Katie Ledecky is focused on qualifying for the world championships this week, but the sport’s biggest recent story, regarding the 2020 Olympic program, greatly impacts the five-time Olympic champion.
The IOC added three swimming events for the Tokyo Games — a mixed-gender 4x100m freestyle relay, the men’s 800m freestyle and the women’s 1500m freestyle — on June 9.
Ledecky holds the world record in the 1500m free — no other woman has swum within 13 seconds of it — and captured the last two world titles.
Many believed the women’s 1500m free should have been on the Olympic program years ago, since the men have been contesting the event at the Games since 1908.
The women have swum the 800m freestyle at the Olympics (which the men do not) since 1968. Of course, Ledecky won the last two Olympic golds in that event.
Last year, Ledecky advocated for adding the men’s 800m free and women’s 1500m free to the Olympics. She also stressed not wanting to drop the women’s 800m free for the women’s 1500m free.
Now, she can swim both in Tokyo, granted she wants to and finishes top two in those events at the Olympic Trials. Both are to be determined.
“Adding the 1500m was a long time coming,” Ledecky said Monday in Indianapolis, ahead of the USA Swimming National Championships, part of the TeamUSA Summer Champions Series, presented by Comcast. “It’s good that there’s parity in the men’s and women’s distance events now.”
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In a press conference, Ledecky spoke for nearly two minutes on the subject.
She hasn’t set any goals for the 2020 Olympics yet. Nor did she commit to wanting to swim the 1500m in Tokyo, where she could try to sweep the 200m, 400m, 800m and 1500m frees, like she did at the 2015 Worlds.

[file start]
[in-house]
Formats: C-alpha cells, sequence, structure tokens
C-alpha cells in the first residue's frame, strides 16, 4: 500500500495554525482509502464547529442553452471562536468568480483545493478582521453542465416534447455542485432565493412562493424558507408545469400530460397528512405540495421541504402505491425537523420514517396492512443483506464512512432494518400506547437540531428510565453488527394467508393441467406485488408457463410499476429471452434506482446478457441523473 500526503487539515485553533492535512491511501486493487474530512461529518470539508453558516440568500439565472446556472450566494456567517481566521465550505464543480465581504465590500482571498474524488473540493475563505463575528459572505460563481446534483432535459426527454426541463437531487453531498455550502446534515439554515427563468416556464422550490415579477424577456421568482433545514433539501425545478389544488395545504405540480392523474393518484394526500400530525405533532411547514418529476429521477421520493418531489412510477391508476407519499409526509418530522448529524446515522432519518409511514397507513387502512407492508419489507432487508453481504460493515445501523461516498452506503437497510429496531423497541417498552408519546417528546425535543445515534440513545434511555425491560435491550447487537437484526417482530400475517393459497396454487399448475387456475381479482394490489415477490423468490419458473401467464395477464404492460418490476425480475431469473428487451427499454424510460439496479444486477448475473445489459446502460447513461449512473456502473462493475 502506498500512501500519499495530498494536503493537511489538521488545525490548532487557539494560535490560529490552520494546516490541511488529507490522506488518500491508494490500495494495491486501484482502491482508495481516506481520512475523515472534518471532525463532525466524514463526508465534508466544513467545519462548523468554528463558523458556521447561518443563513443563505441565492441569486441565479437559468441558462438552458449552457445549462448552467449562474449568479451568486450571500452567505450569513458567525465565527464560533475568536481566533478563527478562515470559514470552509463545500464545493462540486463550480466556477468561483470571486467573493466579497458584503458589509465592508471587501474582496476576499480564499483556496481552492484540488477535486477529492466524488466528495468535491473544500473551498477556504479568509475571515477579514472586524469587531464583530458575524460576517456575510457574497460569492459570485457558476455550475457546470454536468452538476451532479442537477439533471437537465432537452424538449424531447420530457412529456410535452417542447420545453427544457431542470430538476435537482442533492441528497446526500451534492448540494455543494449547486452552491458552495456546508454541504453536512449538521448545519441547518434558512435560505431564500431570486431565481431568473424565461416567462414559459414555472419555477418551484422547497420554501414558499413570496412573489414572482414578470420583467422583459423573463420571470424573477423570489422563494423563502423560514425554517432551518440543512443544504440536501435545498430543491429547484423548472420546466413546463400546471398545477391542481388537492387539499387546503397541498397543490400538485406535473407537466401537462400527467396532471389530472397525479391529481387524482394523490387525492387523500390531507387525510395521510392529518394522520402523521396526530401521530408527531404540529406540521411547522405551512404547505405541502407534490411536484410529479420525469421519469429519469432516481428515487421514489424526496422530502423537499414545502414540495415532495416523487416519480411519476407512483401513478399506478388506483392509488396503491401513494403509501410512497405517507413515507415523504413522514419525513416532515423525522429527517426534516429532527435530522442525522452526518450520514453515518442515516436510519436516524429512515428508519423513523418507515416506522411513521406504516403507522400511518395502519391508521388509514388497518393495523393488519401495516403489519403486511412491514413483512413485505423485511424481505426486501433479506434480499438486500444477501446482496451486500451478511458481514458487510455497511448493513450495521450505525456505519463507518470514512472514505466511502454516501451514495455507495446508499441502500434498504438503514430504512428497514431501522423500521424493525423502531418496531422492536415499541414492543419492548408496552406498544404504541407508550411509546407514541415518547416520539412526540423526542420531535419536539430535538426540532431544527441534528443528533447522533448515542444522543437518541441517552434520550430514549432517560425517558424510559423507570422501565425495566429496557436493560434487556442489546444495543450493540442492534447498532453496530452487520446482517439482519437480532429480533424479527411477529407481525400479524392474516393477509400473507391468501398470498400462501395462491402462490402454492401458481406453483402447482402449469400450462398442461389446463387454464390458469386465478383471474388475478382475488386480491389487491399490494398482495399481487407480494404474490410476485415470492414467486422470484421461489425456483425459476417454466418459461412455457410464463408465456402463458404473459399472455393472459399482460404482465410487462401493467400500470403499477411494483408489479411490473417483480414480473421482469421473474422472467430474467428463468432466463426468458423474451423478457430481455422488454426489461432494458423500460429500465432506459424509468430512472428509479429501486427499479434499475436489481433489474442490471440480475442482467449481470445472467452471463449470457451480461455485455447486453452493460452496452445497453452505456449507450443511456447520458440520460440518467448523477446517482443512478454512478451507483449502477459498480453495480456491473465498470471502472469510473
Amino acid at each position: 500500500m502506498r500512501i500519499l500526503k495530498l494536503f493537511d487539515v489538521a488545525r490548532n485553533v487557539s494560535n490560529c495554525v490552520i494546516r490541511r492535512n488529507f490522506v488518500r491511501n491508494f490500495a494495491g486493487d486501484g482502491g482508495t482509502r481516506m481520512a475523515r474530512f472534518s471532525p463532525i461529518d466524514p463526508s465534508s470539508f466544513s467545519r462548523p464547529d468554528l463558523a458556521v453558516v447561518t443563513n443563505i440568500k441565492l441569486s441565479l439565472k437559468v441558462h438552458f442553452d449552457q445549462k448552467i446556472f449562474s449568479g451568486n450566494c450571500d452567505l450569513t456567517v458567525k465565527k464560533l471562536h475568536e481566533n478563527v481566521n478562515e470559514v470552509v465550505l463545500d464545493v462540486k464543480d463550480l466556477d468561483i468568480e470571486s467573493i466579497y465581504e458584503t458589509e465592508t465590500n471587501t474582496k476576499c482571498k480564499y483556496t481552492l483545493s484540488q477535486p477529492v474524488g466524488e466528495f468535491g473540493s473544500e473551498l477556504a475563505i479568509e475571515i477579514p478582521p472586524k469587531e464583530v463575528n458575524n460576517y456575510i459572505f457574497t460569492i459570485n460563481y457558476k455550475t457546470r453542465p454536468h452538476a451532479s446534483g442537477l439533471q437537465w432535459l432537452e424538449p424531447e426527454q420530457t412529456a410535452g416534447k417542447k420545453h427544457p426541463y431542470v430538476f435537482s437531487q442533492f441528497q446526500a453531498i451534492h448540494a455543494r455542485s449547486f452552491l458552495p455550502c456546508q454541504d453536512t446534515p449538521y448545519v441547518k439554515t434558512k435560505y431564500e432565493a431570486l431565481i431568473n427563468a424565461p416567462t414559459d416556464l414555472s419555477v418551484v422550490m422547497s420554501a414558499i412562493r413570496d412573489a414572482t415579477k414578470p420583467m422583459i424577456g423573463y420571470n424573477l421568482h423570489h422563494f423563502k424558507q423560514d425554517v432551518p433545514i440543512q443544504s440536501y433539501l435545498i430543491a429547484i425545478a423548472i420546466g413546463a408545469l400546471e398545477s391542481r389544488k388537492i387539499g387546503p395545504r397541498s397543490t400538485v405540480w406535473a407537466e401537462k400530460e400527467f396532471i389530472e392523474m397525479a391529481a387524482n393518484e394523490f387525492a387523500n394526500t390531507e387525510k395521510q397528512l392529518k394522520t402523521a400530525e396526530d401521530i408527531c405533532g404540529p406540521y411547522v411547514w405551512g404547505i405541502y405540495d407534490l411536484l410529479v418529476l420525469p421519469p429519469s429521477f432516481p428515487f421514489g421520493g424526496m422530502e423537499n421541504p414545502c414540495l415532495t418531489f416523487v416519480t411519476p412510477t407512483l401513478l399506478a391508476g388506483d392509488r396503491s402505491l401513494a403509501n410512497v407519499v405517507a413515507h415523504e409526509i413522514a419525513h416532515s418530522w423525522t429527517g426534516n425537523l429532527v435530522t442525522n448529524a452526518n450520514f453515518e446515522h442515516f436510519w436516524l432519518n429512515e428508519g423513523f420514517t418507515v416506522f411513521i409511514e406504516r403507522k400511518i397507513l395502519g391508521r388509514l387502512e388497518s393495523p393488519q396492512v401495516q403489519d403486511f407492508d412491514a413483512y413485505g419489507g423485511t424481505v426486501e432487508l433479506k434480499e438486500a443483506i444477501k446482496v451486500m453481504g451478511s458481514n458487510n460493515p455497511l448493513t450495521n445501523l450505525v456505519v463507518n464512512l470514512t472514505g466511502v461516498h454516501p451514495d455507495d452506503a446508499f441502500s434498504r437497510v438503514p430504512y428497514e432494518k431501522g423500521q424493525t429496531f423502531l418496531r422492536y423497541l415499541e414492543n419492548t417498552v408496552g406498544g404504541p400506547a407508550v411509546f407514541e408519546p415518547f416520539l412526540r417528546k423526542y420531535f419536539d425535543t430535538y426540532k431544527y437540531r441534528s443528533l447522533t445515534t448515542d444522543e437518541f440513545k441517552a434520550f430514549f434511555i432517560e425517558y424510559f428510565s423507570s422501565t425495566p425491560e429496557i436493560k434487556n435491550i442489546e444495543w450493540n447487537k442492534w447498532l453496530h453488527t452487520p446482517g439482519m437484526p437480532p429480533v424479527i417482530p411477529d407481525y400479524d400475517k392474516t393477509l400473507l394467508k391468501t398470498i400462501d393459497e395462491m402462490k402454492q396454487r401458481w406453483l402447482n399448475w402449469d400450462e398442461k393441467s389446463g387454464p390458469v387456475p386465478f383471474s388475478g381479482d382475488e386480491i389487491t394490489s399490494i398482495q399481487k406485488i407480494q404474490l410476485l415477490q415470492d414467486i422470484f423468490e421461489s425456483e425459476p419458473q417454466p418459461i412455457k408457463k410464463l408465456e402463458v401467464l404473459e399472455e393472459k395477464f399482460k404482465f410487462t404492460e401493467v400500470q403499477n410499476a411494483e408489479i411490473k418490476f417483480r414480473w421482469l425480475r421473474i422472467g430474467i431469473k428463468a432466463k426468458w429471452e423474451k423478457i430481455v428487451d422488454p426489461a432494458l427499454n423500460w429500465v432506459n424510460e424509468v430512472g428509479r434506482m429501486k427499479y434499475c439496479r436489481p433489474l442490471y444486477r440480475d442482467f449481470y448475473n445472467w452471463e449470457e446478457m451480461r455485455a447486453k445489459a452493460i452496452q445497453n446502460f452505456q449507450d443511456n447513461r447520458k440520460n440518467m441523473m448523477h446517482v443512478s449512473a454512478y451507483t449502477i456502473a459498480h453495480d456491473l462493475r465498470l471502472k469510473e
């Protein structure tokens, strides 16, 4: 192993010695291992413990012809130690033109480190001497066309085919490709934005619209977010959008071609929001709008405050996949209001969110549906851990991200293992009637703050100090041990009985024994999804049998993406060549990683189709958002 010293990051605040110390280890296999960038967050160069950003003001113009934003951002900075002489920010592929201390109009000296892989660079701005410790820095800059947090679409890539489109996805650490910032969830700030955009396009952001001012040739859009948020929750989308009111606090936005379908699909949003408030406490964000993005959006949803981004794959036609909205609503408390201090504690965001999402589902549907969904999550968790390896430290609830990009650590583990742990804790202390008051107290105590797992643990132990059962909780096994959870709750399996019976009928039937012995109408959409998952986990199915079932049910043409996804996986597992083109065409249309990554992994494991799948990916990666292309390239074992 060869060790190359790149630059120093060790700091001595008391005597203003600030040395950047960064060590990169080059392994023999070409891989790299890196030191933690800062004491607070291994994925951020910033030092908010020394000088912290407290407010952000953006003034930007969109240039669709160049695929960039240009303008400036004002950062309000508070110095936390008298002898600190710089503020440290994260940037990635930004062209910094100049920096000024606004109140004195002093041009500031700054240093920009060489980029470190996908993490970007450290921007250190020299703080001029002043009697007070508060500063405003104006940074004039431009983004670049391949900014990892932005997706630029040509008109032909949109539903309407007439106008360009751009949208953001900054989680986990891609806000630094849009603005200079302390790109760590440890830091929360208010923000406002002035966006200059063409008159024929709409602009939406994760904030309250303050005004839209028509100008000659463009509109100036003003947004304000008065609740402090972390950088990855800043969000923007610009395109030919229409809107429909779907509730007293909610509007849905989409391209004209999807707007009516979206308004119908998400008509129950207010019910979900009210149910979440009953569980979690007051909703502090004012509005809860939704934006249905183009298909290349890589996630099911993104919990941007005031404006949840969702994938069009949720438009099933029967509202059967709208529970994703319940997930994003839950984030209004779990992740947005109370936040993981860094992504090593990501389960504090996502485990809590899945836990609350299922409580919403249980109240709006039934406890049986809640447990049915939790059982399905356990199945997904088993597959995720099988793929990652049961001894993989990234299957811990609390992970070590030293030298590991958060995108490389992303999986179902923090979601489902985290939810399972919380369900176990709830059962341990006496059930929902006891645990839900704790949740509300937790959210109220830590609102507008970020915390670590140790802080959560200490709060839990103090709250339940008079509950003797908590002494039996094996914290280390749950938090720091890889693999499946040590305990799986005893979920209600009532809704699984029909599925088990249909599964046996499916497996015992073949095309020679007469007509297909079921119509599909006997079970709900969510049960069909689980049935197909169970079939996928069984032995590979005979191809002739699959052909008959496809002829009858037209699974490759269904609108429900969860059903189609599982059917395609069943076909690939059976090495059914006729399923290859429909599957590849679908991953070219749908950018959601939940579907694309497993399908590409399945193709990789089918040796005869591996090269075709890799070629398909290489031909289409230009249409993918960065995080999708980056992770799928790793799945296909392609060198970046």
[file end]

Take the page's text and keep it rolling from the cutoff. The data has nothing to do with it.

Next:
“Obviously, the 1500m will have to be in the conversation now,” Ledecky said. “It’s good that the sport isn’t static. I mean, the world isn’t static. If you look at the history of swimming, events have been added over time. Women had a lot fewer races back in the day. I’ve met some female swimmers who swam in the ’60s and didn’t have the opportunities that we had in terms of the events. I think there was only a 100m and 400m free at one point [before 1968]. And then they added the 200m. Then they added the 50m in 1988, I think. So, over time, more events have been added. I think the 1500m fits right in there this year. It’s a good opportunity for swimmers moving forward. Hopefully, it will encourage some young kids to try out some distance swimming.”
Ledecky actually might not swim the 1500m free at nationals this week, where she could qualify for the 200m, 400m, 800m and 1500m frees at worlds in Budapest next month. And earn a place on the 4x100m free relay.
She will start off with a 100m and 800m free double on Tuesday in Indianapolis.
The 1500m is on the last day of the meet Saturday, but Ledecky will earn a 1500m place on the worlds team if she wins the 800m.
The 100m free is the only event on her program this year that she did not swim at this meet four years ago.
Ledecky ranked No. 5 in the U.S. the last two years in the event, making it possible that she could qualify to swim it individually at worlds by finishing top two on Tuesday.
But she made no mention of that on Monday.
“I’m swimming the 100m because I like to contribute to that relay,” she said. “As long as I’m pushing the other girls, then we can get some good times up there. Hopefully whoever’s on that relay can compete for a top medal.”
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